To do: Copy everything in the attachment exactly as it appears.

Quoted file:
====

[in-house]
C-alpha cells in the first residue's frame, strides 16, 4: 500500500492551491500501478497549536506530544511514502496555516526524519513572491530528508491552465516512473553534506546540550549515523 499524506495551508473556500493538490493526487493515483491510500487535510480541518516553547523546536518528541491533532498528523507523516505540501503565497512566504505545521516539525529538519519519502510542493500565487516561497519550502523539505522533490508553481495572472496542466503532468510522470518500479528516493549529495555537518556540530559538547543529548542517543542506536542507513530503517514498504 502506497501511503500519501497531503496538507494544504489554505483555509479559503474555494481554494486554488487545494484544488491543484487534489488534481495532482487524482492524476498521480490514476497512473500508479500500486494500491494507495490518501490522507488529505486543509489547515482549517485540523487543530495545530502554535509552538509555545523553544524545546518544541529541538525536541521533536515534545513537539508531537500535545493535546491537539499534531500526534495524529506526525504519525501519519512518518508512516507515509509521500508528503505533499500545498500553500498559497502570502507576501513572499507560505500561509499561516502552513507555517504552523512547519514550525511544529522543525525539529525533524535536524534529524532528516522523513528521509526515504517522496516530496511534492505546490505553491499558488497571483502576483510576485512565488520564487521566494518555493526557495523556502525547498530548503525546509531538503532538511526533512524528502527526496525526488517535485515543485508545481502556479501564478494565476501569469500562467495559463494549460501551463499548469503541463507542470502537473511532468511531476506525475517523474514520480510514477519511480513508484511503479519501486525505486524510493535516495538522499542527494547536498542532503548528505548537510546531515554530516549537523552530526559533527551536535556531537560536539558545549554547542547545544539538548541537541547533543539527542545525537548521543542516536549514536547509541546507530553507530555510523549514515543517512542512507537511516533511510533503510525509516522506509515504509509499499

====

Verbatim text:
[in-house]
C-alpha cells in the first residue's frame, strides 16, 4: 500500500492551491500501478497549536506530544511514502496555516526524519513572491530528508491552465516512473553534506546540550549515523 499524506495551508473556500493538490493526487493515483491510500487535510480541518516553547523546536518528541491533532498528523507523516505540501503565497512566504505545521516539525529538519519519502510542493500565487516561497519550502523539505522533490508553481495572472496542466503532468510522470518500479528516493549529495555537518556540530559538547543529548542517543542506536542507513530503517514498504 502506497501511503500519501497531503496538507494544504489554505483555509479559503474555494481554494486554488487545494484544488491543484487534489488534481495532482487524482492524476498521480490514476497512473500508479500500486494500491494507495490518501490522507488529505486543509489547515482549517485540523487543530495545530502554535509552538509555545523553544524545546518544541529541538525536541521533536515534545513537539508531537500535545493535546491537539499534531500526534495524529506526525504519525501519519512518518508512516507515509509521500508528503505533499500545498500553500498559497502570502507576501513572499507560505500561509499561516502552513507555517504552523512547519514550525511544529522543525525539529525533524535536524534529524532528516522523513528521509526515504517522496516530496511534492505546490505553491499558488497571483502576483510576485512565488520564487521566494518555493526557495523556502525547498530548503525546509531538503532538511526533512524528502527526496525526488517535485515543485508545481502556479501564478494565476501569469500562467495559463494549460501551463499548469503541463507542470502537473511532468511531476506525475517523474514520480510514477519511480513508484511503479519501486525505486524510493535516495538522499542527494547536498542532503548528505548537510546531515554530516549537523552530526559533527551536535556531537560536539558545549554547542547545544539538548541537541547533543539527542545525537548521543542516536549514536547509541546507530553507530555510523549514515543517512542512507537511516533511510533503510525509516522506509515504509509499499